Global lung screening project shows early promise

The International Association for the Study of Lung Cancer (IASLC) is reporting promising results with its Early Lung Imaging Confederation (ELIC).

The ELIC project is intended to create a globally available database of thoracic CT images and clinical data to support the development of artificial intelligence (AI) to detect early lung cancer and related diseases and track how patients respond to treatment. In addition, ELIC could help implement low-dose CT screening through the distribution of validated software for the early detection of thoracic disease.

ELIC was tested in a four-month pilot that featured a central server, a hub, and 10 globally distributed servers that operate on the Amazon cloud. Each spoke server contained deidentified and publicly available CT images and was programmed to run one of two quantitative CT lung image measurement algorithms. The early success indicates the project's potential to conduct quantitative analysis on lung cancer imaging cases without the need to move datasets from their geographical location.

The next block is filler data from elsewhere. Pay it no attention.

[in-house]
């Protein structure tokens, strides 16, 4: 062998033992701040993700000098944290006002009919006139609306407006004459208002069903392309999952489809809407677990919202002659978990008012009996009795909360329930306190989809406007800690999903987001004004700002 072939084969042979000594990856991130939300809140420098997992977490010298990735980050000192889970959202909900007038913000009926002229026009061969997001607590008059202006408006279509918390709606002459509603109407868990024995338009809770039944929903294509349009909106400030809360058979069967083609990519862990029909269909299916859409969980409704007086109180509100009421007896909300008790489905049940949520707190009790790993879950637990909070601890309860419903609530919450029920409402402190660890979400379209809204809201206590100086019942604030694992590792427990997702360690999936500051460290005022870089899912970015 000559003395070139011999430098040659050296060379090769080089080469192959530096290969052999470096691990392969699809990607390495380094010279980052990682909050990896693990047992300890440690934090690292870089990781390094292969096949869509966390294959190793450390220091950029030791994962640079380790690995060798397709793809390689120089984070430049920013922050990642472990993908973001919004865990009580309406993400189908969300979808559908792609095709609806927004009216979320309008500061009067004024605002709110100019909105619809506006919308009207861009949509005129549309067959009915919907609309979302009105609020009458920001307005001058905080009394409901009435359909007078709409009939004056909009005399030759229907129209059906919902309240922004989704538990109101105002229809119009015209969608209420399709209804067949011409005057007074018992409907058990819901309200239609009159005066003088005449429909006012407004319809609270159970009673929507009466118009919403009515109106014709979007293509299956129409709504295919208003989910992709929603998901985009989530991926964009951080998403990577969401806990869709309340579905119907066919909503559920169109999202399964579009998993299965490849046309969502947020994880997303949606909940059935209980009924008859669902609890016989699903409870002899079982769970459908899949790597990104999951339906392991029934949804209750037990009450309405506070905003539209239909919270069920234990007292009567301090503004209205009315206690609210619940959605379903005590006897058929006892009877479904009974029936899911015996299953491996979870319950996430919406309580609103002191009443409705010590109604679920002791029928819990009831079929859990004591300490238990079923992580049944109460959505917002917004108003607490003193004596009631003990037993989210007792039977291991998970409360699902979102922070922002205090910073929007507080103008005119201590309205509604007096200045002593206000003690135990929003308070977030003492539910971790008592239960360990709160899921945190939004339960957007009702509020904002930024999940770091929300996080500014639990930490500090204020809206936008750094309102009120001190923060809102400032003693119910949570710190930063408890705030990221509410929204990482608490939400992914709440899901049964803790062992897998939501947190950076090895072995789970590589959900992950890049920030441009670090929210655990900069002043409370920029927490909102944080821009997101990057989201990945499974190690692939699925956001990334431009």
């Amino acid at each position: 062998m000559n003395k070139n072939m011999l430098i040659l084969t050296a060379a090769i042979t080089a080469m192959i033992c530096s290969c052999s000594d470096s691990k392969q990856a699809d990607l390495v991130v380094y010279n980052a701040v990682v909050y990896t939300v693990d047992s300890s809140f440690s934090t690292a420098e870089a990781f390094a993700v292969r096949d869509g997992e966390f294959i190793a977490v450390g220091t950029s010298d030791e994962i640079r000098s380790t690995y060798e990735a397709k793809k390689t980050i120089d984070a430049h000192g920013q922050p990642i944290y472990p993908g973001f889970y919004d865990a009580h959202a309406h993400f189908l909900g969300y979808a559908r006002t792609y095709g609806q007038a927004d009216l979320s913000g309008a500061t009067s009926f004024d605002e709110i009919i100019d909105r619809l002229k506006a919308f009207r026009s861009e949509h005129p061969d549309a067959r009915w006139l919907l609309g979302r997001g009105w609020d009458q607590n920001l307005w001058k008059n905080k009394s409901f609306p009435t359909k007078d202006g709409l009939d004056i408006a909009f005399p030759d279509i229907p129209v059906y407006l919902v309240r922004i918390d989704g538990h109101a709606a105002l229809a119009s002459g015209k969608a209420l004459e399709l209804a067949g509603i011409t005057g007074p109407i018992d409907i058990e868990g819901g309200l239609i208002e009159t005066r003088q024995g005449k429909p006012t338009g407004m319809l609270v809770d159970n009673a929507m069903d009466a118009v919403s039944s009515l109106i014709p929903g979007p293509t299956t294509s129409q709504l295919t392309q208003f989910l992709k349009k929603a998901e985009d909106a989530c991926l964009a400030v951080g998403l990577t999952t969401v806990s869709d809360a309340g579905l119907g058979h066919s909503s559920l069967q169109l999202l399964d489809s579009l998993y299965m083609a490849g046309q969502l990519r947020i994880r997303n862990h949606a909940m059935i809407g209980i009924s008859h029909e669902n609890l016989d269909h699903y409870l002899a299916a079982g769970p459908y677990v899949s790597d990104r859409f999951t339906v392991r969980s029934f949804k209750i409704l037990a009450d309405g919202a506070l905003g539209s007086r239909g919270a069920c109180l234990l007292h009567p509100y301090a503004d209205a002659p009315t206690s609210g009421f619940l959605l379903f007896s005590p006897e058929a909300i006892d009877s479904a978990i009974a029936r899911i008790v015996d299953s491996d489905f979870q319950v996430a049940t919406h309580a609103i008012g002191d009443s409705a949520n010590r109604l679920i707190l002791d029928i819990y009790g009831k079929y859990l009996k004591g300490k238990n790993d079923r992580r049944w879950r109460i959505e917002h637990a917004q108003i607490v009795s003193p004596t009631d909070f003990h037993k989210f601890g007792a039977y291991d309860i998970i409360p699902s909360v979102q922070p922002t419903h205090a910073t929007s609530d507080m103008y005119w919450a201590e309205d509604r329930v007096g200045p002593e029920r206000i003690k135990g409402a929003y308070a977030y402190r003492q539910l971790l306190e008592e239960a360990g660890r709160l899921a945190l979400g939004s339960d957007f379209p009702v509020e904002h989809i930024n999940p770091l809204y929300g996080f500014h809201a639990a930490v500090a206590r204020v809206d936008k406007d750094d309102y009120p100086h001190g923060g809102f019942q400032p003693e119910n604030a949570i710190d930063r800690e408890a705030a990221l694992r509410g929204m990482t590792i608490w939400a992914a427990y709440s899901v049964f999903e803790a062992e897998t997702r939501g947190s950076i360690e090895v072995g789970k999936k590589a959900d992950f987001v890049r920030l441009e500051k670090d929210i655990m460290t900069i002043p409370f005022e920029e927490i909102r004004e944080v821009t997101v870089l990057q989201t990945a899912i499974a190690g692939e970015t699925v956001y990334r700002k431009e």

Research has shown that early detection with low-dose CT screening can decrease lung cancer mortality by 20% to 61% among high-risk populations. Currently, only 16% of lung cancer patients are diagnosed with stage I disease.

"The IASLC ELIC pilot project represents what global collaboration, cutting-edge science, and technological advancement can achieve," said Giorgio Scagliotti, president of the IASLC, in a release. "The initial results we're seeing from ELIC support our view that such a novel approach can assist in improving lung cancer screening and reversing the trend where lung cancer is overwhelmingly detected in a later and more deadly stage."

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